Blueberries | CUESA

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Sat 8am–2pm | Tue & Thu 10am–2pm | SF

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Sun 10am–3pm | Oakland


Blueberries are chameleons while they grow. They begin with a pale green flesh, then turn reddish-purple, and finally take on their famous purple-blue hue once they are ripe. Blueberries are equally adaptable after they are harvested and are found fresh or frozen, in whole form or as purees, jellies, and jams. This super food is also linked to lower risk of high cholesterol, cancer, and cognitive degeneration.

Blueberries are one of the few commercially grown fruits native to North America. While they were a traditional ingredient in Native American cooking and a part of colonists’ diets, blueberries were not widely cultivated for sale until the early 20th century. Today, North America is the world’s leading blueberry producer, accounting for nearly 90% of global production. California ranks sixth among states growing the berries for fresh consumption.

To pick the best blueberries, look for berries that are firm. Shake the container (very gently) to see if the berries move freely. If they clump together, it is a sign that they are old or damaged. Blueberries will last for a week when kept covered in a refrigerator or for up to a year if frozen.

In Season

May, June, July, August

Recipes with Blueberries

Blueberry Pie

Anna Derivi-Castellanos, Three Babes Bakeshop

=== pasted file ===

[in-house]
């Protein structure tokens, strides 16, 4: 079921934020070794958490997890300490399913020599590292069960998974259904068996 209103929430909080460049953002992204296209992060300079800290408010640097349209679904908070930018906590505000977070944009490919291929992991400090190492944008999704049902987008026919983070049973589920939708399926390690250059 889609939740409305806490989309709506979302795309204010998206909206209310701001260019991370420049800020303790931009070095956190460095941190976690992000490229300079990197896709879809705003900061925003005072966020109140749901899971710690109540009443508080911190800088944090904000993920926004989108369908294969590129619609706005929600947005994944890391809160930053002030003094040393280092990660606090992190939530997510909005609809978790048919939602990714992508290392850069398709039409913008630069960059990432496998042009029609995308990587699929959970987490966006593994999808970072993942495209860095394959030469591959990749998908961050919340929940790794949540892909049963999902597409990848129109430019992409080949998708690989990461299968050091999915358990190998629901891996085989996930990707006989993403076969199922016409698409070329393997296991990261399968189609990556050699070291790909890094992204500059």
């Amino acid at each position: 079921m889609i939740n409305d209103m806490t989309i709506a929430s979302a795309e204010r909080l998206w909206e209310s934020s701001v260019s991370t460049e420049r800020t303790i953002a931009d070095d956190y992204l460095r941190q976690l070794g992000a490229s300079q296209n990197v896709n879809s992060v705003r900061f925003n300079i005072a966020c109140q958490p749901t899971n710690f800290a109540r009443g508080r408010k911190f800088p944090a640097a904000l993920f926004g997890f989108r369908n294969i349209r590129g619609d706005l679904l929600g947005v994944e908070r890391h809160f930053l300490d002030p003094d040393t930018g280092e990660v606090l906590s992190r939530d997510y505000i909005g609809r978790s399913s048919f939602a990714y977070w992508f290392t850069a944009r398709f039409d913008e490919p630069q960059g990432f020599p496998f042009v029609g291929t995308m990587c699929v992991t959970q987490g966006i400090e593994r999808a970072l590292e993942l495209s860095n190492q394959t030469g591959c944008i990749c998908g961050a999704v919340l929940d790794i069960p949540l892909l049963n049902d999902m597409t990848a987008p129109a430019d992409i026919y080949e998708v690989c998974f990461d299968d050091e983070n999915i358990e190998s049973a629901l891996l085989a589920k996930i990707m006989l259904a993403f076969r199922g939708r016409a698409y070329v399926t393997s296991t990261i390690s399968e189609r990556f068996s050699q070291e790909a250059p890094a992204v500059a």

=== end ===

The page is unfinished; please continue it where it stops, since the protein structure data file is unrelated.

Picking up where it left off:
Berry Polenta Cake

Mani Niall, Sweet Bar Bakery

Roman Gnocchi, Corn, Blueberry, and Cilantro

Mark Liberman, AQ

Blueberry Blast

Ani Phyo, Ani’s 15-Day Fat Blast

Articles about Blueberries

May 22, 2015

Berry Smart

Berry season has started the farmers market. Do you know a tayberry from a olallieberry?

May 25, 2012

True Blue: Bringing America's Berry to California

For Kim Sorenson, the first spring harvest is one of the highlights of her year. “Blueberries are a feel-good fruit,” she says. “It’s something that takes people back to their childhood.”

June 10, 2011

Spring's Last Gasp: Recipes

The fleeting fruits and vegetables of spring and early summer “keeps things exciting,” Locavore blogger Kimberly Hasselbrink of The Year in Food. She shares some recipes with CUESA.

December 12, 2008

Terra Madre: Through the Farmers' Eyes: Sierra Cascade Blueberry Farm

“The experiences we’ll remember most happened in the hours between the official programming — when we had the chance to get to know and learn from our fellow delegates.”

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CUESA (Center for Urban Education about Sustainable Agriculture) is dedicated to cultivating a sustainable food system through the operation of farmers markets and educational programs. Learn More »